The Euro in 2010

The European currency is constructed with a common central bank, but no common treasury and with a fixed exchange rate, a country is not able to depreciate their currency. Also, in the US, American states can benefit from transfer payments if they are worse off than other states, but that practice is not seen in Europe. As a result, the Euro has been severely tested and the Greek crisis has put the currency on its longest losing streak against the dollar since November 2008.

Even though it is predicted that Greece will survive its fiscal crisis, there are concerning budget deficits in other Euro-region countries such as Spain. Other countries facing similar difficulties to Greece could force the Euro to fail if institutional measures are not taken. The European finance ministers pledge to safeguard the financial stability of the Euro as a whole, but the currency may still disintegrate if the next step towards political union is not taken.

Options for EU Countries

EU countries are especially weak thanks to a single monetary policy, yet maintaining different fiscal policies. Despite this, the EU leaders have promised action to help Greece control its budget deficit, which could involve other EU countries selling their Eurobonds. This would allow Greece to refinance around 75% of its maturing debt and meet its targets, and the rest of the country’s needs can be met internally. Higher value added taxes are also being considered on luxury goods and energy products, and if enough progress isn’t seen from these measures, Greece will have to cut its capital spending.

Euro-area officials are also considering a plan to grant Greece approximately 25 billion Euros if required, and the funds may be coming from state-owned lenders such as Germany’s KfW Group. A tax on financial transactions may also be imposed to deter speculation on currency trading.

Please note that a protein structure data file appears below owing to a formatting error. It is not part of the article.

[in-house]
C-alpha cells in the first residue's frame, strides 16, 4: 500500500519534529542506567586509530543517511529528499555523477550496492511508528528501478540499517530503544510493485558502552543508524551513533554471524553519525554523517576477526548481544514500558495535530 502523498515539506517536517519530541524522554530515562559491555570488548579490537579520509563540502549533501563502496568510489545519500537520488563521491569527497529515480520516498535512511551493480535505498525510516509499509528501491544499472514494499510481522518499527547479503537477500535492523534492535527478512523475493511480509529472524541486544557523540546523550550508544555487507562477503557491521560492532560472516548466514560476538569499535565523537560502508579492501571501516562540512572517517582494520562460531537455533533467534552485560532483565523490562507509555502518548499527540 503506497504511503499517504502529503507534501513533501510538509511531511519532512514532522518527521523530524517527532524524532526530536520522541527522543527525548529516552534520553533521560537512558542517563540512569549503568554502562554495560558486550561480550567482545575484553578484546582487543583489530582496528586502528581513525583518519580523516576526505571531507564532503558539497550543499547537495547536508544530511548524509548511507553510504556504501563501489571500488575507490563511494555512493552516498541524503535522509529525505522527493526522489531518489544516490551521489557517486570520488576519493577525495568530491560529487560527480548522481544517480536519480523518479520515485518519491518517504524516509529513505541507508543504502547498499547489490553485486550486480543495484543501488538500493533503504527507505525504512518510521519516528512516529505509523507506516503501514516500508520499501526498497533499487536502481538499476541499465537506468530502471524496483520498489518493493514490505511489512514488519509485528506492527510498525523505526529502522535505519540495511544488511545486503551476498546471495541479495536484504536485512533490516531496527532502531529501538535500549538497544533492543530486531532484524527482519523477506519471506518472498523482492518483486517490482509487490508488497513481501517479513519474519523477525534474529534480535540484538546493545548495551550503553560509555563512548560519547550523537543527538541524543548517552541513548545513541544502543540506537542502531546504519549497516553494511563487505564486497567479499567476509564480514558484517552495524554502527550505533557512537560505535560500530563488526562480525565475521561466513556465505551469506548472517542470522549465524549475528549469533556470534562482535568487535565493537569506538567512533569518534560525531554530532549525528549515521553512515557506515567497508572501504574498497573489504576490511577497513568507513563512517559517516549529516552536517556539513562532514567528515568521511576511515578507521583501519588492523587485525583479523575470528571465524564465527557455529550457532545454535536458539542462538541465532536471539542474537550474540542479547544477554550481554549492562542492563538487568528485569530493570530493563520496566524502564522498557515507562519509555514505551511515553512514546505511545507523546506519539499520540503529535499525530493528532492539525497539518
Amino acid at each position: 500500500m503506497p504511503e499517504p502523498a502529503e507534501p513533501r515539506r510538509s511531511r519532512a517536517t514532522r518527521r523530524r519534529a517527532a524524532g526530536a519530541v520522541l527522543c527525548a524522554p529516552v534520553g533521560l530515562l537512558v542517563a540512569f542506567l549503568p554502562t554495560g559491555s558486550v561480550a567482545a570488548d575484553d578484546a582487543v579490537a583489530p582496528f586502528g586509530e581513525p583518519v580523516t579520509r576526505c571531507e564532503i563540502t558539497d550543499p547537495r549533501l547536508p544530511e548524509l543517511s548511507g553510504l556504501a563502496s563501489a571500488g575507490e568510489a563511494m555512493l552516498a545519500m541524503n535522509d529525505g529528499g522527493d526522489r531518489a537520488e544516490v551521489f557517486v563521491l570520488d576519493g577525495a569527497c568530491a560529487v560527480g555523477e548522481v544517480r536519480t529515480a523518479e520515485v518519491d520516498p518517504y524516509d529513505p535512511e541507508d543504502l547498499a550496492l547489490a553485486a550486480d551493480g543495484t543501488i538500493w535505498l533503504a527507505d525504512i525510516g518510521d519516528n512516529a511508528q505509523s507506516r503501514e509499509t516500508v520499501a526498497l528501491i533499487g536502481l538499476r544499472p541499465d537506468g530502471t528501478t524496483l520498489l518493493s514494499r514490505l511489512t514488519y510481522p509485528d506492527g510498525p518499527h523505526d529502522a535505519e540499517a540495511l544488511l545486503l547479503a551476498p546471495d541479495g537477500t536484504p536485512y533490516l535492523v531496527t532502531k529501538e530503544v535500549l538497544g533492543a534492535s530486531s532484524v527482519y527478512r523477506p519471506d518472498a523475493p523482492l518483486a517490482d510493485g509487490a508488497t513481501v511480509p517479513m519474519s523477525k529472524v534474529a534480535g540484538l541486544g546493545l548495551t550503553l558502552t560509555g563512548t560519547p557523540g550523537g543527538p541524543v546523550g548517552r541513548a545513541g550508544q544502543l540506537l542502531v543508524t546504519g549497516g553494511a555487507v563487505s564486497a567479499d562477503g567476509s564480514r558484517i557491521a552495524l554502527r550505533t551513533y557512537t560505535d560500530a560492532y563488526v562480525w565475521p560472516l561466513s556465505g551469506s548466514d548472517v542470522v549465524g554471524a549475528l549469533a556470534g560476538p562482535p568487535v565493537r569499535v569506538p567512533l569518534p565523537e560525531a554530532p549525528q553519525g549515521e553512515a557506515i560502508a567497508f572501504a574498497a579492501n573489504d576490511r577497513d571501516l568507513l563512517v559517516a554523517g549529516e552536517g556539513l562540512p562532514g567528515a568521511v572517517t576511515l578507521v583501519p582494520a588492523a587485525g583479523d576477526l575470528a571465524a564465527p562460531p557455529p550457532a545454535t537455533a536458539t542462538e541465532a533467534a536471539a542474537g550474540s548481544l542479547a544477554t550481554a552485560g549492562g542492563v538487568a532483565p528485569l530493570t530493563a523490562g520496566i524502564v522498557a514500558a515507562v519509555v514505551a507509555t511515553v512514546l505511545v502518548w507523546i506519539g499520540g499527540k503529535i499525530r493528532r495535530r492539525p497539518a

Why is the Euro Down?

Investors the world over know that Greece is in financial trouble and many are pulling their money from Greek markets, while European Union officials aim to instil confidence in investors. It is the investors who are pulling out who are creating the financial instability which has caused them to pull out in the first place.

While this vicious cycle is part of the reason the value of the Euro is down, investors are also selling up because they believe Greece is broke. As a result, it is a natural instinct to withdraw funds from a government which is in debt, and can’t handle its own finances, let alone your investments. It was in fact the Greek government’s irresponsible spending which lead to their current situation, where they continued to spend more than they made, and saw their debt levels reach approximately 94% of their GDP. It was at this point that investors wanted their money back.

At the same time, the fiscal policy of the US has raised their debt to 87% of their GDP and if current trends continue that rate is expected to be 95% by the end of 2010 and 105% by the beginning of 2011.

Solutions to the Falling Euro

In December 2010 the proposals to increase the bailout fund found a voice when the Belgian finance minster Didier Reynders backed the move as a chair on the EU’s economic affairs council. However, the German chancellor Angela Merkel does not see any need to increase the rescue fund which is already at 440 billion Euro. Merkel has also dismissed the creation of a Europe-wide bond on the basis that the bloc treaties do not allow for the creation of such a bond.